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I declared rel="value" attribute for <li> element in DTD like this:

<!DOCTYPE HTML PUBLIC "-//W3C//DTD HTML 4.01 Transitional//EN" "http://www.w3.org/TR/html4/loose.dtd" [<!ATTLIST li rel CDATA #IMPLIED>]>

After that my code with <li rel="value"></li> was valid, but I got another issuer: Browser renders "]>" character in document.

How to fix this?

enter image description here

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3 Answers 3

up vote 3 down vote accepted

You should not use an internal subset in a doctype declaration, because browsers do not understand it, or DTDs at all.

If you use a simple added attribute, for some reason, it is often best to just be careful enough with it, or “check it manually”. But to perform DTD-based validation, you would need to construct an external DTD, based on the DTD you wish to use as basis, and with the extra markup added into it. In this case, you would copy the HTML 4.01 Transitional DTD and replace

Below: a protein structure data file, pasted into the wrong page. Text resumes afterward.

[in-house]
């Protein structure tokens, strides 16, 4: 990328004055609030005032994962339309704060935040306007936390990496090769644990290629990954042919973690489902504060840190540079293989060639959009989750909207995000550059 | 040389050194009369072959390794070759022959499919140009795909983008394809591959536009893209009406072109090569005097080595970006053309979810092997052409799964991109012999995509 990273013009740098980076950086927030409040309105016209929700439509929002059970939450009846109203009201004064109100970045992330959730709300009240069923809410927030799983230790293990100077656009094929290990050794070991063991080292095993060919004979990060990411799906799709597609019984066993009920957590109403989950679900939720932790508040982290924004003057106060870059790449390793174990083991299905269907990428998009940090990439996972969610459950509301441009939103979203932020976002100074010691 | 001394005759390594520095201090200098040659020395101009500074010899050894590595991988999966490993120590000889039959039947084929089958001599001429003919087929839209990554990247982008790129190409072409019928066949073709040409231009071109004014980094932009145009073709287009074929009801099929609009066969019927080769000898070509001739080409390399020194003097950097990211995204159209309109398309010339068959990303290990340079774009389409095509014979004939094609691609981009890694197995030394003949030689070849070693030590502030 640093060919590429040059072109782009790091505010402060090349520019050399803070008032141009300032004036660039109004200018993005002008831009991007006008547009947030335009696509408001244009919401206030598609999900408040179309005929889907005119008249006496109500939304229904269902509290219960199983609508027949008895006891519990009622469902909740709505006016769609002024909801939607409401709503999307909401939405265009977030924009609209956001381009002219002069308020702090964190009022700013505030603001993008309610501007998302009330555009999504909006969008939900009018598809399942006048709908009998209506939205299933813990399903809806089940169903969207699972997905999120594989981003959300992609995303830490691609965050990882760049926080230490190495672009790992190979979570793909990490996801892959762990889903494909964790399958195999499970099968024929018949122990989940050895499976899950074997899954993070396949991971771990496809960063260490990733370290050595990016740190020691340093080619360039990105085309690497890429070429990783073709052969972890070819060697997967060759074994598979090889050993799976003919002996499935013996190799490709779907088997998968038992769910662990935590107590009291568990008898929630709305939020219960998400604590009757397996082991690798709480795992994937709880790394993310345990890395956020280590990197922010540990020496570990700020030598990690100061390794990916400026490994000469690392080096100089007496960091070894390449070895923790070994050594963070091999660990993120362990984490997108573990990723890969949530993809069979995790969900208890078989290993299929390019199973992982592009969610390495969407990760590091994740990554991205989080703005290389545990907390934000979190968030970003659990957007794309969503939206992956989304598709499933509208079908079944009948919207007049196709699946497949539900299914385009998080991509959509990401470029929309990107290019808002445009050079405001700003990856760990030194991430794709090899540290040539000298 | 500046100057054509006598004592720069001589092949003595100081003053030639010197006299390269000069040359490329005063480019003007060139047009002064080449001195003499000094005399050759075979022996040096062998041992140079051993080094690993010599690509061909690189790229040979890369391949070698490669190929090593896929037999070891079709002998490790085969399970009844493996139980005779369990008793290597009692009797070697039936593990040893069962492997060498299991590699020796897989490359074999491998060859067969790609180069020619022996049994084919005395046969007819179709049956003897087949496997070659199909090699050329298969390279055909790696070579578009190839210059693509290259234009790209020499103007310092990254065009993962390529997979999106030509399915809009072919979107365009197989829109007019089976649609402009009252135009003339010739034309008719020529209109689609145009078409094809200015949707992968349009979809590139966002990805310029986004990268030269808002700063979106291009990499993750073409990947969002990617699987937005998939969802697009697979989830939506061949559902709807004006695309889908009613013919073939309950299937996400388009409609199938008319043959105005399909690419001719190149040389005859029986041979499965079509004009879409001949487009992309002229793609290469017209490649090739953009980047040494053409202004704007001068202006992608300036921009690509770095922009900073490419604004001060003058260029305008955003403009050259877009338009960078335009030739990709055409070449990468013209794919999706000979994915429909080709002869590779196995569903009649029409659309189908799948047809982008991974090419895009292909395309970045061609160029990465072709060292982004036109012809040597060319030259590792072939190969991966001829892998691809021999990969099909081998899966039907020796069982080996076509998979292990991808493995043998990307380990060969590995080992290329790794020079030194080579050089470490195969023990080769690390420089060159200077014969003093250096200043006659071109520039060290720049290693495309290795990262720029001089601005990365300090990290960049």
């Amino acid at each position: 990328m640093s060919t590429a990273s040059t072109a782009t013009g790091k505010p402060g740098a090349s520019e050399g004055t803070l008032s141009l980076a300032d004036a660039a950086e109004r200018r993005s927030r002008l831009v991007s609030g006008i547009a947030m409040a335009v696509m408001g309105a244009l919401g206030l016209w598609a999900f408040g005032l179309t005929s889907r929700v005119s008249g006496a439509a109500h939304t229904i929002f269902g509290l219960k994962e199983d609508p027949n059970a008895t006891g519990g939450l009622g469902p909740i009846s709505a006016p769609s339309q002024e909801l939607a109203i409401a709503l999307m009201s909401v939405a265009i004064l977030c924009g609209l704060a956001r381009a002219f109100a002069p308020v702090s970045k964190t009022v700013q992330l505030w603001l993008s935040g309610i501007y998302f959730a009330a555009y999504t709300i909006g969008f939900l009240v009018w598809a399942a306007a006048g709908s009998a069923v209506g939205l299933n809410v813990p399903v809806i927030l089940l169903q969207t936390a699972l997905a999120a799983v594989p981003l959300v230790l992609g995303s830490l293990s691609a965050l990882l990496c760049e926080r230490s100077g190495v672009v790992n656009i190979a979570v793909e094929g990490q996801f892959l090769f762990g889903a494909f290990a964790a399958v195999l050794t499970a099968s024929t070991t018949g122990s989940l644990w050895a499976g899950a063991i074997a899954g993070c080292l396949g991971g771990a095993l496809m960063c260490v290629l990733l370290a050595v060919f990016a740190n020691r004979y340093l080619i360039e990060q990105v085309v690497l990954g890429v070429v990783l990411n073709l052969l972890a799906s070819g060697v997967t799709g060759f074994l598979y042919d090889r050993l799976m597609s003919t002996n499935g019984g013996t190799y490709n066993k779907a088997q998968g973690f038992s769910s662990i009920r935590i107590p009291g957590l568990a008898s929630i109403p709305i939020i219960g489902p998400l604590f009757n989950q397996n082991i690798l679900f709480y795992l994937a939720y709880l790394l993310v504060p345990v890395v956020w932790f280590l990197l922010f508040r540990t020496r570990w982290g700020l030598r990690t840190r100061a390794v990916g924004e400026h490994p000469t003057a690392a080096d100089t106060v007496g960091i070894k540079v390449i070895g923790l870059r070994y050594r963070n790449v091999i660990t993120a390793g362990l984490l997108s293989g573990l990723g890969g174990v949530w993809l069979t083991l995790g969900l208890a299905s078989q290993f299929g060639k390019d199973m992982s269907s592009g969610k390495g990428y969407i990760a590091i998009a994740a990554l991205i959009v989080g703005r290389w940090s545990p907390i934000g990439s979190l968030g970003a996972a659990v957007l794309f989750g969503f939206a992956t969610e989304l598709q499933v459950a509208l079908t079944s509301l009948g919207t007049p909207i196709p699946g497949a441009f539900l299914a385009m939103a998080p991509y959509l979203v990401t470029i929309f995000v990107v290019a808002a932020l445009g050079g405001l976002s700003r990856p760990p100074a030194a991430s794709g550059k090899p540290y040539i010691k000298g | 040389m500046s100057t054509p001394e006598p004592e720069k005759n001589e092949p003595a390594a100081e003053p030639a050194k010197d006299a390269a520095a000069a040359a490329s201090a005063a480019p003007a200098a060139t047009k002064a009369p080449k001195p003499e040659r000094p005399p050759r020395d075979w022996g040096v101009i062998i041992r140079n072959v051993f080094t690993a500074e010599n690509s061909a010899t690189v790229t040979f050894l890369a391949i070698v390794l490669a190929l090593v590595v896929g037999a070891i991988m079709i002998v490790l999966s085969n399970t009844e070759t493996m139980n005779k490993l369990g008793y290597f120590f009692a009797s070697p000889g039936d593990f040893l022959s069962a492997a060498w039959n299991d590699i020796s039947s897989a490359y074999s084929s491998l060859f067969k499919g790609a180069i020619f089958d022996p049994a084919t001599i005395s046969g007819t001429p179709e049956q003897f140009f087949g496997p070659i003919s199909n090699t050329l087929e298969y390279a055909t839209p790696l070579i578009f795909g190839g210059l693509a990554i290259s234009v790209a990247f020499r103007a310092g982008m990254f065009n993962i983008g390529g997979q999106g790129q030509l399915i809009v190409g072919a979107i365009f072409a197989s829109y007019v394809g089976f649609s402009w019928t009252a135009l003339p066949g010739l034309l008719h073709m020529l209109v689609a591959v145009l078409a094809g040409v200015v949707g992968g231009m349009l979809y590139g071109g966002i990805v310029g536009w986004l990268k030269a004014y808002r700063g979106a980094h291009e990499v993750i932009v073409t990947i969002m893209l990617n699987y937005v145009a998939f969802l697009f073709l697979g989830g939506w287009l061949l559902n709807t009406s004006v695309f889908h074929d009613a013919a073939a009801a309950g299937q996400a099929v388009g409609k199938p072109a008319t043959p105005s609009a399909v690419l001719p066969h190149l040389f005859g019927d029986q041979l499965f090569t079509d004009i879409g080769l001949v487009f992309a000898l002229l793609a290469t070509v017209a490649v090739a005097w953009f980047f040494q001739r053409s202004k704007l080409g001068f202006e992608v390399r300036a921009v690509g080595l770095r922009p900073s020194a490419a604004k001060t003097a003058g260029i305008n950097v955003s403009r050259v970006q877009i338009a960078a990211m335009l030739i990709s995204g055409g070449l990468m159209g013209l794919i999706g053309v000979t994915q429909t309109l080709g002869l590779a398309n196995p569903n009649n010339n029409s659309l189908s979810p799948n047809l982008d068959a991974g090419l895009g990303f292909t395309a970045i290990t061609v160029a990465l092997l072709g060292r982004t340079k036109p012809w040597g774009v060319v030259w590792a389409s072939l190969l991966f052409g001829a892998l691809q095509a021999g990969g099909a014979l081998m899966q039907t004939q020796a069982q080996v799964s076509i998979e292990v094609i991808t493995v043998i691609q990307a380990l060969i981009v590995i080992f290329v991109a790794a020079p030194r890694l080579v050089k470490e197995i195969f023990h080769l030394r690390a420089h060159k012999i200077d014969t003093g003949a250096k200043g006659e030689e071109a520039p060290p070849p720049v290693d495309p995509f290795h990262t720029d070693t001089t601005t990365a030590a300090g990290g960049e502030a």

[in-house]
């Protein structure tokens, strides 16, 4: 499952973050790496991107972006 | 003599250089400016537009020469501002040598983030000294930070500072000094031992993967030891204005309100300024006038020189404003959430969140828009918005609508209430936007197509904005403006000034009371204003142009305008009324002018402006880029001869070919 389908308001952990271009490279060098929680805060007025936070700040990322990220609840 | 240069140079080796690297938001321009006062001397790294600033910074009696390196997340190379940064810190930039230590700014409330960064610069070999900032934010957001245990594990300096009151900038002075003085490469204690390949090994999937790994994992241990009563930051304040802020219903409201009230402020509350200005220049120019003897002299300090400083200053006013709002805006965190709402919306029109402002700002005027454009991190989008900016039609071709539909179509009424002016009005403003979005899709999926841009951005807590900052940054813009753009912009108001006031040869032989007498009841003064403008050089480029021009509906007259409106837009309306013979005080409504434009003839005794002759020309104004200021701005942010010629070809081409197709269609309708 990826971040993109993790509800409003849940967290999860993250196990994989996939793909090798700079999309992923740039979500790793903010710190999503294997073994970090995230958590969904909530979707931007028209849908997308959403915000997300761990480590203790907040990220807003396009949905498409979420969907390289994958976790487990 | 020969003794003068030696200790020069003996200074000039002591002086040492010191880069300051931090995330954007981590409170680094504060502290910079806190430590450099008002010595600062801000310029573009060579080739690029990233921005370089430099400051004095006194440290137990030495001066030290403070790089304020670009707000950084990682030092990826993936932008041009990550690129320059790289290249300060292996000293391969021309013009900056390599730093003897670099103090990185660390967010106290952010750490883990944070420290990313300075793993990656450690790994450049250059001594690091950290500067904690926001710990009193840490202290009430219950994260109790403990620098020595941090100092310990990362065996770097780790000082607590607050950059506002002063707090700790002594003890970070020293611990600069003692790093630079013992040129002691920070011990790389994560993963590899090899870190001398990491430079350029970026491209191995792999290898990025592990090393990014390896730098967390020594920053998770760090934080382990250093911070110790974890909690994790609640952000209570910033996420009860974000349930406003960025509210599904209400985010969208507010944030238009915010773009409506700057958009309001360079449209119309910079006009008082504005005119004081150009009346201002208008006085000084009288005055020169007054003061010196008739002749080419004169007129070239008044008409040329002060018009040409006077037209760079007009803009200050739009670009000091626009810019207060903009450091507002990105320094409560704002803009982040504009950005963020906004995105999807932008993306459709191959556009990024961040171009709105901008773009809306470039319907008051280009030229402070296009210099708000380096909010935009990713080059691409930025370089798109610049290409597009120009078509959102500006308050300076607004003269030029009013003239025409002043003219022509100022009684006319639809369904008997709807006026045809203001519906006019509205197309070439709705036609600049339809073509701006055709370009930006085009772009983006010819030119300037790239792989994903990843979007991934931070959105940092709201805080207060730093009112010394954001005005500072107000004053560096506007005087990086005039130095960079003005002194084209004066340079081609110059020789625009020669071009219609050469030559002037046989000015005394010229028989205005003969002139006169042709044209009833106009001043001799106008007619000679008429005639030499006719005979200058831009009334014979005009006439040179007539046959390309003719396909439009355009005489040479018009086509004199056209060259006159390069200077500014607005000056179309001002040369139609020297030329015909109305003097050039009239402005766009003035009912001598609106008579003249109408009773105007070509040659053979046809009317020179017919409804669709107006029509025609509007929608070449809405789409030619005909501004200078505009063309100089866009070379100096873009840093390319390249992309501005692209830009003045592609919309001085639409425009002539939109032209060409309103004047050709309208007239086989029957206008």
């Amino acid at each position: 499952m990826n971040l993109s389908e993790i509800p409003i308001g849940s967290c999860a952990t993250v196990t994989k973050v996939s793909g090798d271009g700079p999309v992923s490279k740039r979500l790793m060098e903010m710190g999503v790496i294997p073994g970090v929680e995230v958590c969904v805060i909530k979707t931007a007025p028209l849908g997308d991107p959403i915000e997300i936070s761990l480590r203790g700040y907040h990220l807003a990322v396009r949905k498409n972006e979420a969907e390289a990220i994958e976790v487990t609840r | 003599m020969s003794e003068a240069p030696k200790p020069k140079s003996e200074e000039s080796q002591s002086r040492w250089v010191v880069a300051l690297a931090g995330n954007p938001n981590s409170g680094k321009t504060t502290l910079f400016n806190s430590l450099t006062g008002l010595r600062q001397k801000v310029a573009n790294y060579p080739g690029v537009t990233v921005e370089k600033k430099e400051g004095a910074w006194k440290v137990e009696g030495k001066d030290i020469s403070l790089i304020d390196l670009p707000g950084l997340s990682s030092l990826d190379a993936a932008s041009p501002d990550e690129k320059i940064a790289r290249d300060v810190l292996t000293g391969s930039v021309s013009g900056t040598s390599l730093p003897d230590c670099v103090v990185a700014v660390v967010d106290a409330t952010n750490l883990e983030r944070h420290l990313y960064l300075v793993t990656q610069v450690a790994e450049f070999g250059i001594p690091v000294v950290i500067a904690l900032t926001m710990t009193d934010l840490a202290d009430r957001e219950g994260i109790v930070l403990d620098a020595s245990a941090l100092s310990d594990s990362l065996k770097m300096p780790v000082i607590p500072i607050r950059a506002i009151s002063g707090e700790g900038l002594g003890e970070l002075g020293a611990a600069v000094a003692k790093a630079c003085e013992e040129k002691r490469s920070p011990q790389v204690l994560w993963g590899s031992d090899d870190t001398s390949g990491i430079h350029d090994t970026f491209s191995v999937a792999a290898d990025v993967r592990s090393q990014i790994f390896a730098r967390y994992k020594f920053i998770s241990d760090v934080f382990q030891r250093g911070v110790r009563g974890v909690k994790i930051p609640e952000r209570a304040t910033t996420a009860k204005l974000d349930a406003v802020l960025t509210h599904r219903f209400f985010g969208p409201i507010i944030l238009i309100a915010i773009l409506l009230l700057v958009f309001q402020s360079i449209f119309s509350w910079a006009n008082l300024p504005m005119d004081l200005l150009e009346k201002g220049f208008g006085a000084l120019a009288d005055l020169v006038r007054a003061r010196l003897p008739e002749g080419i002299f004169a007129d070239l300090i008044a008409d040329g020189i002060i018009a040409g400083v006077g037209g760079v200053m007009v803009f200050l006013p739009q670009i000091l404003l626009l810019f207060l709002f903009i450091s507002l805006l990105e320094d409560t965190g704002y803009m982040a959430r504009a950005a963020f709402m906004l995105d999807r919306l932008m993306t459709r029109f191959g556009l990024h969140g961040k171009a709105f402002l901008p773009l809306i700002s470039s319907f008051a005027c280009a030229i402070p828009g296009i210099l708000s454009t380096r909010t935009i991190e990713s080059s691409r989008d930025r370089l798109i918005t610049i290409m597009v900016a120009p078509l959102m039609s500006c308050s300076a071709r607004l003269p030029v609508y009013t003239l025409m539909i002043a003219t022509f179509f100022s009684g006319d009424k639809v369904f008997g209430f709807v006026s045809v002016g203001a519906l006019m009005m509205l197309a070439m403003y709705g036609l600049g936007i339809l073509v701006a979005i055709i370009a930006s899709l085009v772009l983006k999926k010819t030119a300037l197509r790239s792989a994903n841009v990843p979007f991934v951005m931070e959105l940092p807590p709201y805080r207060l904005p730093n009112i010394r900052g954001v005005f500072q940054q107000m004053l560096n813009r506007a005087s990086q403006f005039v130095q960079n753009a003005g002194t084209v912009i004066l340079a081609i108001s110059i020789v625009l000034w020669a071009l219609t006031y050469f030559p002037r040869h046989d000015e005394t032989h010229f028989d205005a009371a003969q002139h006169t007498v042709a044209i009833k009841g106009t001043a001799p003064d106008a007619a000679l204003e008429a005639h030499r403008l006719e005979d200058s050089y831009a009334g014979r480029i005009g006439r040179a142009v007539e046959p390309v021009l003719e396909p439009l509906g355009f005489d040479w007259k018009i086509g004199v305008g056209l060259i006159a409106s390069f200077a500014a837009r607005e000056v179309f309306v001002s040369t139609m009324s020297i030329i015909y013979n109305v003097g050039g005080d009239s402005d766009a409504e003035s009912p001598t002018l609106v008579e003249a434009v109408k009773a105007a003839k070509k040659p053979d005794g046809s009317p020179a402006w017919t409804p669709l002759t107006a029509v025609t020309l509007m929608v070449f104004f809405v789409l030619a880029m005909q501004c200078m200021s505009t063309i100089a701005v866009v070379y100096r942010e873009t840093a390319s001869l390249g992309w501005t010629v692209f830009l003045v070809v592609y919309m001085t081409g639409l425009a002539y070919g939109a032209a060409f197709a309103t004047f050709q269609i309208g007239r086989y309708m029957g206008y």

(That is, you need to provide the full list of allowed attributes, with your custom attribute added, instead of declarign an attribute list that only allows your attribute [unless that’s what you really want].)

You would then use a doctype declaration that refers to your modified copy by its URL, with


where dtdurl is an absolute URL for the DTD. More info: Creating your own DTD for HTML validation.

It is generally not advisable to add attributes of your own, as they may clash with attributes that might be added to HTML in some future version. According to HTML5 drafts, attributes with names starting with data- are meant for site-specific use and will never have any publicly defined meaning, so data-rel would be safer than rel.

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Browsers don't understand embedded SGML. They simply stop reading the doctype at the first > character. So they see the following ]> as text to be rendered.

Just don't use embedded SGML.

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I need to use because I add custom attribute to HTML element and need to validate it. So there is no other way to fix this browser issuer? –  zur4ik Aug 3 '13 at 18:00
Adding the embedded SGML won't make your HTML valid. It'll just just stop the old SGML-based validators from telling you that it's invalid. If you want to use invalid HTML, just use it. The validator is only a tool to help you. And no, there's no work-around in browsers. –  Alohci Aug 3 '13 at 18:30

Use a pseudo-attribute &gt; delimiter instead of a literal > delimiter to escape the nested > within ]>:

"-//W3C//DTD HTML 4.01 Transitional//EN" 
[<!ATTLIST li rel CDATA #IMPLIED&gt;]>


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